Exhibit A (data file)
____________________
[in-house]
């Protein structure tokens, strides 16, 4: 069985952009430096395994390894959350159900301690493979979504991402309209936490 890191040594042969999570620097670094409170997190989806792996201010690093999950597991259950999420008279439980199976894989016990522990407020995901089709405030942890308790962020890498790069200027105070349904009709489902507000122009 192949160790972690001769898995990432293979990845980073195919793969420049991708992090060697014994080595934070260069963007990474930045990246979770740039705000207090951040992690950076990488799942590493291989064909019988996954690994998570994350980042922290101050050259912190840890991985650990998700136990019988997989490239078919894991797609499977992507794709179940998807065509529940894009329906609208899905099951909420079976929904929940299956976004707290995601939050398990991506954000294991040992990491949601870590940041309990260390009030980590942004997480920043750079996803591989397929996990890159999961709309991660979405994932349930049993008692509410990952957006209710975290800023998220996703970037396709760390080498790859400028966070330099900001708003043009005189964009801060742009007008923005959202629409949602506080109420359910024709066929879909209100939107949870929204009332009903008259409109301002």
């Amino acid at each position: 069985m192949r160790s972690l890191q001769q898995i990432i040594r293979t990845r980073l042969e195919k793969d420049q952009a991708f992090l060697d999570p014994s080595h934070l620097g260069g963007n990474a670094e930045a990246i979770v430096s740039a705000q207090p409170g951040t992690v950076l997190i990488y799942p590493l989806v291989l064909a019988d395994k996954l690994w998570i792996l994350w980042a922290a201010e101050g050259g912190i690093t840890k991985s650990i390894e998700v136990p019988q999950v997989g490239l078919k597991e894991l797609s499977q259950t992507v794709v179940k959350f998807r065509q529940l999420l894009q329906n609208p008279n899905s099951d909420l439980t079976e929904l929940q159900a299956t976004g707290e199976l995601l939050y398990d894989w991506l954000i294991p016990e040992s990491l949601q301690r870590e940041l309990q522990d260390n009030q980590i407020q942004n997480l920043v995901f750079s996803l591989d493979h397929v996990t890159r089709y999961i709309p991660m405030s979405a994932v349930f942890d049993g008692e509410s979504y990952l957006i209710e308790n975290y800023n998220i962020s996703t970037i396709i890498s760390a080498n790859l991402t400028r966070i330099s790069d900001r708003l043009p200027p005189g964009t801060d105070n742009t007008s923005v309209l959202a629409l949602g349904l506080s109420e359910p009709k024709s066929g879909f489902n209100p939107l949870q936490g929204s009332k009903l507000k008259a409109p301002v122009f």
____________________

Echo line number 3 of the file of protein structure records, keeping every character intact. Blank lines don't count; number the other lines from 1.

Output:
């Amino acid at each position: 069985m192949r160790s972690l890191q001769q898995i990432i040594r293979t990845r980073l042969e195919k793969d420049q952009a991708f992090l060697d999570p014994s080595h934070l620097g260069g963007n990474a670094e930045a990246i979770v430096s740039a705000q207090p409170g951040t992690v950076l997190i990488y799942p590493l989806v291989l064909a019988d395994k996954l690994w998570i792996l994350w980042a922290a201010e101050g050259g912190i690093t840890k991985s650990i390894e998700v136990p019988q999950v997989g490239l078919k597991e894991l797609s499977q259950t992507v794709v179940k959350f998807r065509q529940l999420l894009q329906n609208p008279n899905s099951d909420l439980t079976e929904l929940q159900a299956t976004g707290e199976l995601l939050y398990d894989w991506l954000i294991p016990e040992s990491l949601q301690r870590e940041l309990q522990d260390n009030q980590i407020q942004n997480l920043v995901f750079s996803l591989d493979h397929v996990t890159r089709y999961i709309p991660m405030s979405a994932v349930f942890d049993g008692e509410s979504y990952l957006i209710e308790n975290y800023n998220i962020s996703t970037i396709i890498s760390a080498n790859l991402t400028r966070i330099s790069d900001r708003l043009p200027p005189g964009t801060d105070n742009t007008s923005v309209l959202a629409l949602g349904l506080s109420e359910p009709k024709s066929g879909f489902n209100p939107l949870q936490g929204s009332k009903l507000k008259a409109p301002v122009f």